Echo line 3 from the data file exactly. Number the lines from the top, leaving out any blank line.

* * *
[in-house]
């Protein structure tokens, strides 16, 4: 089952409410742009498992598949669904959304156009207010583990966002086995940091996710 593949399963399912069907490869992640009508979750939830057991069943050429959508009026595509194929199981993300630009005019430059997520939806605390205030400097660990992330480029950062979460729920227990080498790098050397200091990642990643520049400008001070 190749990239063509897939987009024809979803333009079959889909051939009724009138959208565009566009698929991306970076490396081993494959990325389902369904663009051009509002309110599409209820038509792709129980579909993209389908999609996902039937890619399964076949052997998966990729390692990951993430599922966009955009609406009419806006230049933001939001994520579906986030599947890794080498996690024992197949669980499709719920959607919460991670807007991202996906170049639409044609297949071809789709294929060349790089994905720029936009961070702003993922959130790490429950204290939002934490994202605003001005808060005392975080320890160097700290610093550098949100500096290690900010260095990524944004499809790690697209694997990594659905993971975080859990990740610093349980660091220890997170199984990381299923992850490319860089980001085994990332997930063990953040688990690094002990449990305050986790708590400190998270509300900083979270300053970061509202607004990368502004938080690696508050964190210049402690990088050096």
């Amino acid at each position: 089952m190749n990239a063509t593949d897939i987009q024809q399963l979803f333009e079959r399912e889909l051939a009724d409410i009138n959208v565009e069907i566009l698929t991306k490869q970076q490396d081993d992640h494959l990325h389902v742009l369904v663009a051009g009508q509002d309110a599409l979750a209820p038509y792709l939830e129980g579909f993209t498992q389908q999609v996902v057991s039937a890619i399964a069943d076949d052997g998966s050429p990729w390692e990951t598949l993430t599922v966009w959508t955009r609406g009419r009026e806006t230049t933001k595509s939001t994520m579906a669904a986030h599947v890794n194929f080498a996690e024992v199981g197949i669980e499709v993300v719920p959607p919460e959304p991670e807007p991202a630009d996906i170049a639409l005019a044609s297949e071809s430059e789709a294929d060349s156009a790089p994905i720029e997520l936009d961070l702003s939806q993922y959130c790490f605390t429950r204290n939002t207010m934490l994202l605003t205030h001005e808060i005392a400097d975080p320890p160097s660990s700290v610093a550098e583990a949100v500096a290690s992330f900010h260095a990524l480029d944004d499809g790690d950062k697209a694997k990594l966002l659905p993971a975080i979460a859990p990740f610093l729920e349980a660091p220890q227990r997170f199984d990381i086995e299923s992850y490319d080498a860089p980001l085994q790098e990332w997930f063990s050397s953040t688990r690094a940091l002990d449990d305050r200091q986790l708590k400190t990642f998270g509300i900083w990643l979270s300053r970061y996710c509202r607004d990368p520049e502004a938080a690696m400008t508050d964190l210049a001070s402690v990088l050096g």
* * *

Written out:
């Amino acid at each position: 089952m190749n990239a063509t593949d897939i987009q024809q399963l979803f333009e079959r399912e889909l051939a009724d409410i009138n959208v565009e069907i566009l698929t991306k490869q970076q490396d081993d992640h494959l990325h389902v742009l369904v663009a051009g009508q509002d309110a599409l979750a209820p038509y792709l939830e129980g579909f993209t498992q389908q999609v996902v057991s039937a890619i399964a069943d076949d052997g998966s050429p990729w390692e990951t598949l993430t599922v966009w959508t955009r609406g009419r009026e806006t230049t933001k595509s939001t994520m579906a669904a986030h599947v890794n194929f080498a996690e024992v199981g197949i669980e499709v993300v719920p959607p919460e959304p991670e807007p991202a630009d996906i170049a639409l005019a044609s297949e071809s430059e789709a294929d060349s156009a790089p994905i720029e997520l936009d961070l702003s939806q993922y959130c790490f605390t429950r204290n939002t207010m934490l994202l605003t205030h001005e808060i005392a400097d975080p320890p160097s660990s700290v610093a550098e583990a949100v500096a290690s992330f900010h260095a990524l480029d944004d499809g790690d950062k697209a694997k990594l966002l659905p993971a975080i979460a859990p990740f610093l729920e349980a660091p220890q227990r997170f199984d990381i086995e299923s992850y490319d080498a860089p980001l085994q790098e990332w997930f063990s050397s953040t688990r690094a940091l002990d449990d305050r200091q986790l708590k400190t990642f998270g509300i900083w990643l979270s300053r970061y996710c509202r607004d990368p520049e502004a938080a690696m400008t508050d964190l210049a001070s402690v990088l050096g």